Located in northwestern Fairfax County adjacent to the Loudoun County line, the Town of Herndon was once in the heart of one of Virginia’s most important dairy farming regions. Until the 1960’s it remained a relatively quiet country village, largely free of the hustle and bustle of it’s more urban neighbors to the east. It’s history is part of the history of colonial and post-revolutionary America.
The Virginia General Assembly first convened on July 30, 1619, making it the oldest legislative body in North America. Among it’s administrative tasks was the formation of counties (often further subdivided into parishes), the establishment of county courts, and the planning and building of a colony-wide road system.
As early as 1716 British explorer John Fontaine described the area of land that would become Fairfax County as having “the largest timber, deepest mold, and the best grass I ever did see.” English settlers later established large tobacco plantations throughout the area.
Mills for grinding wheat and corn into flour and livestock feed appeared in the Herndon area in the 1700’s, and one was said to be located “here in the hollow where the stream used to run,” between the present locations of Locust and Elden streets. Grain was an important commodity to local farmers and soon after the arrival of the mills several stores appeared to serve the farmers’ needs. This was the beginning of the small community that would become Herndon.
At the time it was incorporated in 1879, the Town of Herndon encompassed 4.25 square miles and had begun to enjoy a new kind of trade thanks to the railroad: city families looking for a country vacation. As a result several spacious summer houses were built in the town and it was noted that “as an aftermath of the advent of good roads and modern conveniences, another invasion of Herndon took place,” in part the result of the general popularity of escape from the crowded cities.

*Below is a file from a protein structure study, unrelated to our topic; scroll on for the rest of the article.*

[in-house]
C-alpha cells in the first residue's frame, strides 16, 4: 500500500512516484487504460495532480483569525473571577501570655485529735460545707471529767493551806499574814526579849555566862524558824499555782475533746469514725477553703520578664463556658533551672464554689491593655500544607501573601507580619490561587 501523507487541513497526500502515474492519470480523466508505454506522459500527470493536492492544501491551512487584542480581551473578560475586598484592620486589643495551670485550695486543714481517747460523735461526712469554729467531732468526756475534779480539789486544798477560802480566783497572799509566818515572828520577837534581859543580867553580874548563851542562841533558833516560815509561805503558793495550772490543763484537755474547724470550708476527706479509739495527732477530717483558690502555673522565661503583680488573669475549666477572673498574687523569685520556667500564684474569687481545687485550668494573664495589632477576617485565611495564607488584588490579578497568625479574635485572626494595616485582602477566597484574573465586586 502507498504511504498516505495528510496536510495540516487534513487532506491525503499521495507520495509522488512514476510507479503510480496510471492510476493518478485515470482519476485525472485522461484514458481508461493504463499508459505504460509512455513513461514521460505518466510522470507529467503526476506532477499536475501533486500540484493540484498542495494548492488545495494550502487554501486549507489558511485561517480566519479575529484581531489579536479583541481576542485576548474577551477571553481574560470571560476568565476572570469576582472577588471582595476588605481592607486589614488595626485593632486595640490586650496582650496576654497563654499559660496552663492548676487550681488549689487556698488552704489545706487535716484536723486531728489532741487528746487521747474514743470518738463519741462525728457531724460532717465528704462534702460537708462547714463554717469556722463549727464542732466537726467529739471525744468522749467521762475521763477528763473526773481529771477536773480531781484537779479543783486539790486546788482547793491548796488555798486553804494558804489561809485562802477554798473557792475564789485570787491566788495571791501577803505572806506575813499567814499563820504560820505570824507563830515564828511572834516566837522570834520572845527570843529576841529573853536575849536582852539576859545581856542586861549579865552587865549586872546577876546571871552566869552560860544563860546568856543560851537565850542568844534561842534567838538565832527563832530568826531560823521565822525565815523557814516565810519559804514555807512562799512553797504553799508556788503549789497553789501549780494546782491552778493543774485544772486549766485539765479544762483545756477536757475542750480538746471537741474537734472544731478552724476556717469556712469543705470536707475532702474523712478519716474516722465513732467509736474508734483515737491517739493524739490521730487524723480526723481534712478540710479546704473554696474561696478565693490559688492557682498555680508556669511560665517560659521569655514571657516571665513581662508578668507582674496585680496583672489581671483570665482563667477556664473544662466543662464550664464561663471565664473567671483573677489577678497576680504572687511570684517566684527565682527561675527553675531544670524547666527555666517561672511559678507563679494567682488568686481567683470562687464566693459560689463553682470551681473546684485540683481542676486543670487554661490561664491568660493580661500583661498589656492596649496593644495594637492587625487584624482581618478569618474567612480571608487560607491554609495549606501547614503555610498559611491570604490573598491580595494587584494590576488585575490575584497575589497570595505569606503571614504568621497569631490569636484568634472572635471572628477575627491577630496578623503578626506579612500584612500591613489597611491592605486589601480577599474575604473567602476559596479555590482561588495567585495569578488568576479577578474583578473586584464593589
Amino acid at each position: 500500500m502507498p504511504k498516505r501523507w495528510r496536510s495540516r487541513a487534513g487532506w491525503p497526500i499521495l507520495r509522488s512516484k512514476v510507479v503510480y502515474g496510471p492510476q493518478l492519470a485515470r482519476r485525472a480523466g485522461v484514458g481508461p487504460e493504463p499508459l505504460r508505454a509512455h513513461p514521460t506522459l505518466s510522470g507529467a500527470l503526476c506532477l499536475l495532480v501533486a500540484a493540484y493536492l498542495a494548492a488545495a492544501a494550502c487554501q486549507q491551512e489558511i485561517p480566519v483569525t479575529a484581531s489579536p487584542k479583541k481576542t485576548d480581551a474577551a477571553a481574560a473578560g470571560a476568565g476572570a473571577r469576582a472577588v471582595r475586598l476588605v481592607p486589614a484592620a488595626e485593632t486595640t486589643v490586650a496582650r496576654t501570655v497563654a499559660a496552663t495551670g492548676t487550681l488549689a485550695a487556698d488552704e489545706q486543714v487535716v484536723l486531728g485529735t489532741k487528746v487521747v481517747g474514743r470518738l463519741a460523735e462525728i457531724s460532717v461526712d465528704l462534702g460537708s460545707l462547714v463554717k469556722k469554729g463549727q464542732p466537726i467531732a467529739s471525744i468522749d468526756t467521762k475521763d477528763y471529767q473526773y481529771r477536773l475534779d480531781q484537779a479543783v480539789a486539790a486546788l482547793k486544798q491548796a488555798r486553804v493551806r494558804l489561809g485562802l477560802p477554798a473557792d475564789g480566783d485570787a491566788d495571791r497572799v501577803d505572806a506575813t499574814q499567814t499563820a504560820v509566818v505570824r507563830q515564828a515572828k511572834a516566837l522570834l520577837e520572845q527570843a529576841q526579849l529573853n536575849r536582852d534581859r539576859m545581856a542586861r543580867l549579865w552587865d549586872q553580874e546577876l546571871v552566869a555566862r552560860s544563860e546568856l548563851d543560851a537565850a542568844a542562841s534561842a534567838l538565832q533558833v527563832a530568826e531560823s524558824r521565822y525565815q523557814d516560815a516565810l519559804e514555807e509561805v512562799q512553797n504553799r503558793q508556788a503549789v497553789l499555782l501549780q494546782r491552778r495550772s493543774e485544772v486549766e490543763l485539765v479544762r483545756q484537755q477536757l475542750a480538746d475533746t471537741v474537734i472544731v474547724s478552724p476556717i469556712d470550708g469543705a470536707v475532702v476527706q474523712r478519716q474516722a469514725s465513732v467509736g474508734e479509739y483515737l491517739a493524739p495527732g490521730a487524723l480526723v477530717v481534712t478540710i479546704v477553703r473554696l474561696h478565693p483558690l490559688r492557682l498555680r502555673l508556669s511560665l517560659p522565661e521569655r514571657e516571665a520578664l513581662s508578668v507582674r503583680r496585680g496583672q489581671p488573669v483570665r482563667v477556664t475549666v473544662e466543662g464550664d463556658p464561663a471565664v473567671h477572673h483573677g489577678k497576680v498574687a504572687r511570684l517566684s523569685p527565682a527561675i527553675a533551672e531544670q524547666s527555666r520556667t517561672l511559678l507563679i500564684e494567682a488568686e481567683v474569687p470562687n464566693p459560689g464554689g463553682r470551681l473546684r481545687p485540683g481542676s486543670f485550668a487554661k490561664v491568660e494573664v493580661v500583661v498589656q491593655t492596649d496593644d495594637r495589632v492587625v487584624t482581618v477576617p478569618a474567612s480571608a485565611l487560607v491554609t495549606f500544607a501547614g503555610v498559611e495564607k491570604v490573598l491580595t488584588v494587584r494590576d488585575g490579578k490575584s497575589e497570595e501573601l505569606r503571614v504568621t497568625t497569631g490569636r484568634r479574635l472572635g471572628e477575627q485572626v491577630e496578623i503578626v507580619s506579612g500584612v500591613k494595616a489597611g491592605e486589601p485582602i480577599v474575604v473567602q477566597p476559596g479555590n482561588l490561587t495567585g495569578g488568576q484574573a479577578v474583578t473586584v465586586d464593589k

The railroad continued to be the economic backbone of the Herndon area well into the twentieth century. But as the highway system was steadily improved and as truck and auto transport became more dependable, the railroad’s importance began to decline. Commuters could drive to work and farmers and merchants could use trucks to deliver their goods.
Although a major fire destroyed sixteen of Herndon’s businesses on March 22, 1917, Herndon grew steadily from a small village with little more than a railroad station and post office to a thriving dairy farming center. In the 1960’s it began to change and grow once more as the northern Virginia suburbs approached from the east. Herndon is now is a major employment center and offers a wide variety of housing, shopping and services. It’s numerous churches, schools, service clubs and organizations work together to maintain a healthy, happy environment for residents, workers and visitors.